Dealing with the aftermath of a hurricane, tropical storm or storm surge often means coping with flooded roads, homes and communities. If your home has flooded after a storm, starting the recovery and rebuilding process can seem overwhelming. Dealing with your insurance company, removing all the flooring, drywall and sheetrock, deciding what to repair and what to replace – the entire process can be a daunting and emotional one.
Taking proper care of your flooded home and its contents is important to salvaging as much as you can, but staying safe is just as vital. Here are tips on how to care for your home’s gas systems after a flood.
1. Ensure Your Home is Safe Before Entering
If your home flooded during a storm or hurricane, the desire to assess the damage and salvage as much as you are able to can be strong. However, it’s imperative to wait until your home has been declared safe before entering. An electrician, gas contractor, utility worker or firefighter can determine when it’s safe to reenter your home and begin the task of cleaning up.
2. Do NOT Turn on Your Home’s Gas Supply
Even if your home is no longer submerged by floodwaters, your gas pipes could still be filled with water. It’s important to have a licensed gas contractor check your pipework before turning on your home’s gas supply. If your gas installation pipework has in fact flooded, the water will need to be drained and your appliances will need to be checked again to ensure they are safe for use.
3. Do NOT Relight Flooded Gas Appliances
If any of your home’s installed gas appliances have been exposed to floodwaters, never attempt to relight them by yourself. Trying to relight any of your flooded gas appliances (water heaters, furnaces, boilers, stoves, etc.) can result in a fire, explosion or carbon monoxide hazard. A licensed gas contractor must assess the damage and determine if they are safe to relight.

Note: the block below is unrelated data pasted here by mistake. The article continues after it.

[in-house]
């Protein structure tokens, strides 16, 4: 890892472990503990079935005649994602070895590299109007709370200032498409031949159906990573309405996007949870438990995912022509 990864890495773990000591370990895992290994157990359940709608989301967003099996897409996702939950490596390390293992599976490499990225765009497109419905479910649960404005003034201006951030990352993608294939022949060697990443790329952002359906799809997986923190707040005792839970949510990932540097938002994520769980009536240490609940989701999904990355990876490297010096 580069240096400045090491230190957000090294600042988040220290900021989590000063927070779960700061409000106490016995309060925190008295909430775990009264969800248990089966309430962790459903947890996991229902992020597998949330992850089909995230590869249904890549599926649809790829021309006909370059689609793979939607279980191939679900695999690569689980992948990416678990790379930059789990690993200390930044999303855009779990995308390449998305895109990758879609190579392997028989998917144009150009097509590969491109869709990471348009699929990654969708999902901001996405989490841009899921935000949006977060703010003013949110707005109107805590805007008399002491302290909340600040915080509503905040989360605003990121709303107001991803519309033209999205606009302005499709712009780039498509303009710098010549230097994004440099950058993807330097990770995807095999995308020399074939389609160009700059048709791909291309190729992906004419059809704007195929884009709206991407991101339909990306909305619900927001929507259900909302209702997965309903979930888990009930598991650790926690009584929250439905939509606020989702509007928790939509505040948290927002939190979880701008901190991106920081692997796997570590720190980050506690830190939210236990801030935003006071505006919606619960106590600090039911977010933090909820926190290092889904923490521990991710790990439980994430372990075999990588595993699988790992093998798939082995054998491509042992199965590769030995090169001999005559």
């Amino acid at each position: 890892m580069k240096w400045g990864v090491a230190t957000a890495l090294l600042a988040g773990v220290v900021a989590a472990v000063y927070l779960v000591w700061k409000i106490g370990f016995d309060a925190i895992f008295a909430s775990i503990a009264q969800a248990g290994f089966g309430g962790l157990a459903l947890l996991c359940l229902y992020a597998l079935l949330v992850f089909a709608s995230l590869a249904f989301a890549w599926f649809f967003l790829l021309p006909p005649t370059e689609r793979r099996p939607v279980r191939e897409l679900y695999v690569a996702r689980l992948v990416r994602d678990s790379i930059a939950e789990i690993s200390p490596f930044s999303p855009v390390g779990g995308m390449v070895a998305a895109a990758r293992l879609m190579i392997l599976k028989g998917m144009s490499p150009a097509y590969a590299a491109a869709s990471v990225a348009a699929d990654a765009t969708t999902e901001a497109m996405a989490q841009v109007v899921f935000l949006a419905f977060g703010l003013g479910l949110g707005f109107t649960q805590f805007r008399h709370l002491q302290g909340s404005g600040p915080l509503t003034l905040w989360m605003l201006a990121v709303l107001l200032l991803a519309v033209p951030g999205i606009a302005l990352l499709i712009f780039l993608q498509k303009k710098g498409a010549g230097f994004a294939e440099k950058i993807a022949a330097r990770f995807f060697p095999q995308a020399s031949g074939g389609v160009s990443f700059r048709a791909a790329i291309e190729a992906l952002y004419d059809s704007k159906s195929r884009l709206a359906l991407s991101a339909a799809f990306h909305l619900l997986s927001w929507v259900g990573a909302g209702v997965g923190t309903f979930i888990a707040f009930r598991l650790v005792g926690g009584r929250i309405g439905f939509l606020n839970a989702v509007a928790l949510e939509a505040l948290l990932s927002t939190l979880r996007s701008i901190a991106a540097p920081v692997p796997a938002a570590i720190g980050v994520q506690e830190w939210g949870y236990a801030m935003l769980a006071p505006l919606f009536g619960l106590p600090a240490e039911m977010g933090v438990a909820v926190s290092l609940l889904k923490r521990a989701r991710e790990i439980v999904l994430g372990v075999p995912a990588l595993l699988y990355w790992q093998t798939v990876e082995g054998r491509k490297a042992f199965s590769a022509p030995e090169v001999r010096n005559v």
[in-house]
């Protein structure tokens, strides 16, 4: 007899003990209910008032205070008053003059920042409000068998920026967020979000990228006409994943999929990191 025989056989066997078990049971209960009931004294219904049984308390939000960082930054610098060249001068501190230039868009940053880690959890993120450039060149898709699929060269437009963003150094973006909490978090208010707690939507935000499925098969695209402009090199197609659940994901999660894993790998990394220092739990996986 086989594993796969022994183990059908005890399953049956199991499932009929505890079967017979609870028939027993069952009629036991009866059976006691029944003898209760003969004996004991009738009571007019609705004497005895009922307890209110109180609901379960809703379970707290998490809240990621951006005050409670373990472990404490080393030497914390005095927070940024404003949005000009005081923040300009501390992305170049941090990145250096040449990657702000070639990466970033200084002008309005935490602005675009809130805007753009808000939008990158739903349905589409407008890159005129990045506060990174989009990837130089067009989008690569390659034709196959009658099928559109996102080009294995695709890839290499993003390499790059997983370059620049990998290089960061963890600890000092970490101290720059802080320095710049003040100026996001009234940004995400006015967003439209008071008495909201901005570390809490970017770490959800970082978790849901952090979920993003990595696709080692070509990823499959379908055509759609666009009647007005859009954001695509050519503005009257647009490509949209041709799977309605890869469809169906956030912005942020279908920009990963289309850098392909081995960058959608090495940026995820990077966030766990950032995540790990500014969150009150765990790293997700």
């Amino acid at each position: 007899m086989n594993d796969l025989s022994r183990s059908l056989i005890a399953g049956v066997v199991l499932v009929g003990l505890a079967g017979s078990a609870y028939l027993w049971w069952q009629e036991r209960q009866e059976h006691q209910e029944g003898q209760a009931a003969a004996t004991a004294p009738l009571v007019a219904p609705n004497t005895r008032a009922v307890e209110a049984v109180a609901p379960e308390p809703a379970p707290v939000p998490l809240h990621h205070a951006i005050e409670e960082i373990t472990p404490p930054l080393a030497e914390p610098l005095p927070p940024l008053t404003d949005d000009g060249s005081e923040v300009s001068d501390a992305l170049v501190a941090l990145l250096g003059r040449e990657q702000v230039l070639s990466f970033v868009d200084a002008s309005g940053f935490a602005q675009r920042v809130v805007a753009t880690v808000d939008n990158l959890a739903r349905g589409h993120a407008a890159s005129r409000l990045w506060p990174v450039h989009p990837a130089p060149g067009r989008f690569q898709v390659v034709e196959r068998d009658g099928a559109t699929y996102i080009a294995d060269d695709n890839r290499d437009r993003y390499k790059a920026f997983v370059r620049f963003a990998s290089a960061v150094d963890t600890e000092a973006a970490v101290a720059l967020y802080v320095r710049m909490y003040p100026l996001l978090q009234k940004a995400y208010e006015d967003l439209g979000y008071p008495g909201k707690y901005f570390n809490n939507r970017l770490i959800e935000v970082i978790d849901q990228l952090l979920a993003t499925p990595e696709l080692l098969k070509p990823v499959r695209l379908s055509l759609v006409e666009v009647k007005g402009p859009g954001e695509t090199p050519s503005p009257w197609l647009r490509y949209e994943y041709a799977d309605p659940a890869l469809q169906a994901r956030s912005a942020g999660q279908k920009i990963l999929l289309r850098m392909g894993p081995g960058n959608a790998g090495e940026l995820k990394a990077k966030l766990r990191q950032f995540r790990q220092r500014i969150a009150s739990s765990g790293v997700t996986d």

4. Use Gas Pumps and Generators with Care
If there is still standing water in your home (but your home has been deemed safe to enter), you may want to clear out the floodwater in order to assess the damage and prevent any more. Stay vigilant when using any portable engines indoors, as there is high risk for carbon monoxide poising. Make sure you use your water pumps and generators in well-ventilated areas and keep a carbon monoxide detector nearby to limit prolonged exposure.
5. Keep Debris Away From Your Gas Meter
As you clean up your flooded home, odds are you’ll have a mountain of debris to put out for trash collection. Avoid piling debris for pickup close to your gas meter, as the mechanized equipment used to pick up heavy items could cause it severe damage. In some cases, this could even result in the gas meter being pulled out, causing a potentially hazardous situation. If this does happen, it’s imperative that you call your utility company immediately.
Your home’s gas systems and appliances should always be handled with care and caution, and should be inspected by a licensed gas contractor. Take that extra step to ensure your home and family’s safety during the post-flood recovery process.